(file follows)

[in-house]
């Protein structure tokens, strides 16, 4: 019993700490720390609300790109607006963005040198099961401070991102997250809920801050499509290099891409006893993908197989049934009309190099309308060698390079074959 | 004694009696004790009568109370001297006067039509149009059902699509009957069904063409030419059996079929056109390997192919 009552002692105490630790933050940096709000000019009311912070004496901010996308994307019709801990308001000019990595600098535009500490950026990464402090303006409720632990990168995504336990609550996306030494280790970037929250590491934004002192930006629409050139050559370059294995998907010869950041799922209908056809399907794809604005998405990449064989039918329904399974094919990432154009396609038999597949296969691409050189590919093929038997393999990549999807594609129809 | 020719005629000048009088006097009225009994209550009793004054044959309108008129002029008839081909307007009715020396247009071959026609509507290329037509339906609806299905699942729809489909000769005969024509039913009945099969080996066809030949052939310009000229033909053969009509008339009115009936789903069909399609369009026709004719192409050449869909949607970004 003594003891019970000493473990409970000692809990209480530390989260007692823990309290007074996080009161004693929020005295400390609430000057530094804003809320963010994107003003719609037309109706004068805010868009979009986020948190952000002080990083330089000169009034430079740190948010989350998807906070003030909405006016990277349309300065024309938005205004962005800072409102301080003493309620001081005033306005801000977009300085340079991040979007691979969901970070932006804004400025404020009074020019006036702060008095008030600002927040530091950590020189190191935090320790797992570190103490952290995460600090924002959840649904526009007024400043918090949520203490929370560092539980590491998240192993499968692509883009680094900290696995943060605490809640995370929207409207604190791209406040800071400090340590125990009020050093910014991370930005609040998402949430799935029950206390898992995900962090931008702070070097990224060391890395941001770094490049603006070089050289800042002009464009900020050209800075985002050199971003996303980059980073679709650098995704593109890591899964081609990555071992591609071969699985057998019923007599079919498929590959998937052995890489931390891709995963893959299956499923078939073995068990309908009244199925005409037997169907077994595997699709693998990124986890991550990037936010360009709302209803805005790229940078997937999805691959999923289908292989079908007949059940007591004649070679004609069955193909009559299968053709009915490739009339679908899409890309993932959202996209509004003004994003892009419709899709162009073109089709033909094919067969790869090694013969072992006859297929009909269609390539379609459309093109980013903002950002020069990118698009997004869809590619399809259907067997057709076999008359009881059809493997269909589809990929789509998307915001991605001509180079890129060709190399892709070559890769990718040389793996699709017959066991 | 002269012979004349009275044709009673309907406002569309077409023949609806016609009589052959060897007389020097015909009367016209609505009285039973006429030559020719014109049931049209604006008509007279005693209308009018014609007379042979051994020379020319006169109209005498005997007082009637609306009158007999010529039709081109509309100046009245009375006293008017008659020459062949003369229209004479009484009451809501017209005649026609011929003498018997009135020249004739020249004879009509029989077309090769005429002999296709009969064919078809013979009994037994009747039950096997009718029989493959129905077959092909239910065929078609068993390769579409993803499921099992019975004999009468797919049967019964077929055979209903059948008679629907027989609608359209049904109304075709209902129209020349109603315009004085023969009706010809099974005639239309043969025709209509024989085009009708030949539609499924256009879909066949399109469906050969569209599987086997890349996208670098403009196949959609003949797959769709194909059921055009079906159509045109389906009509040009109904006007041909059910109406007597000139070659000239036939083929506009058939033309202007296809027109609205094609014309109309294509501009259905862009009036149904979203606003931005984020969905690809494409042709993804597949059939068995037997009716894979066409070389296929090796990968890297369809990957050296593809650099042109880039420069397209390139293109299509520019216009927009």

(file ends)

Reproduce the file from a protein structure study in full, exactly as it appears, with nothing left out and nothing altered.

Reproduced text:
[in-house]
């Protein structure tokens, strides 16, 4: 019993700490720390609300790109607006963005040198099961401070991102997250809920801050499509290099891409006893993908197989049934009309190099309308060698390079074959 | 004694009696004790009568109370001297006067039509149009059902699509009957069904063409030419059996079929056109390997192919 009552002692105490630790933050940096709000000019009311912070004496901010996308994307019709801990308001000019990595600098535009500490950026990464402090303006409720632990990168995504336990609550996306030494280790970037929250590491934004002192930006629409050139050559370059294995998907010869950041799922209908056809399907794809604005998405990449064989039918329904399974094919990432154009396609038999597949296969691409050189590919093929038997393999990549999807594609129809 | 020719005629000048009088006097009225009994209550009793004054044959309108008129002029008839081909307007009715020396247009071959026609509507290329037509339906609806299905699942729809489909000769005969024509039913009945099969080996066809030949052939310009000229033909053969009509008339009115009936789903069909399609369009026709004719192409050449869909949607970004 003594003891019970000493473990409970000692809990209480530390989260007692823990309290007074996080009161004693929020005295400390609430000057530094804003809320963010994107003003719609037309109706004068805010868009979009986020948190952000002080990083330089000169009034430079740190948010989350998807906070003030909405006016990277349309300065024309938005205004962005800072409102301080003493309620001081005033306005801000977009300085340079991040979007691979969901970070932006804004400025404020009074020019006036702060008095008030600002927040530091950590020189190191935090320790797992570190103490952290995460600090924002959840649904526009007024400043918090949520203490929370560092539980590491998240192993499968692509883009680094900290696995943060605490809640995370929207409207604190791209406040800071400090340590125990009020050093910014991370930005609040998402949430799935029950206390898992995900962090931008702070070097990224060391890395941001770094490049603006070089050289800042002009464009900020050209800075985002050199971003996303980059980073679709650098995704593109890591899964081609990555071992591609071969699985057998019923007599079919498929590959998937052995890489931390891709995963893959299956499923078939073995068990309908009244199925005409037997169907077994595997699709693998990124986890991550990037936010360009709302209803805005790229940078997937999805691959999923289908292989079908007949059940007591004649070679004609069955193909009559299968053709009915490739009339679908899409890309993932959202996209509004003004994003892009419709899709162009073109089709033909094919067969790869090694013969072992006859297929009909269609390539379609459309093109980013903002950002020069990118698009997004869809590619399809259907067997057709076999008359009881059809493997269909589809990929789509998307915001991605001509180079890129060709190399892709070559890769990718040389793996699709017959066991 | 002269012979004349009275044709009673309907406002569309077409023949609806016609009589052959060897007389020097015909009367016209609505009285039973006429030559020719014109049931049209604006008509007279005693209308009018014609007379042979051994020379020319006169109209005498005997007082009637609306009158007999010529039709081109509309100046009245009375006293008017008659020459062949003369229209004479009484009451809501017209005649026609011929003498018997009135020249004739020249004879009509029989077309090769005429002999296709009969064919078809013979009994037994009747039950096997009718029989493959129905077959092909239910065929078609068993390769579409993803499921099992019975004999009468797919049967019964077929055979209903059948008679629907027989609608359209049904109304075709209902129209020349109603315009004085023969009706010809099974005639239309043969025709209509024989085009009708030949539609499924256009879909066949399109469906050969569209599987086997890349996208670098403009196949959609003949797959769709194909059921055009079906159509045109389906009509040009109904006007041909059910109406007597000139070659000239036939083929506009058939033309202007296809027109609205094609014309109309294509501009259905862009009036149904979203606003931005984020969905690809494409042709993804597949059939068995037997009716894979066409070389296929090796990968890297369809990957050296593809650099042109880039420069397209390139293109299509520019216009927009």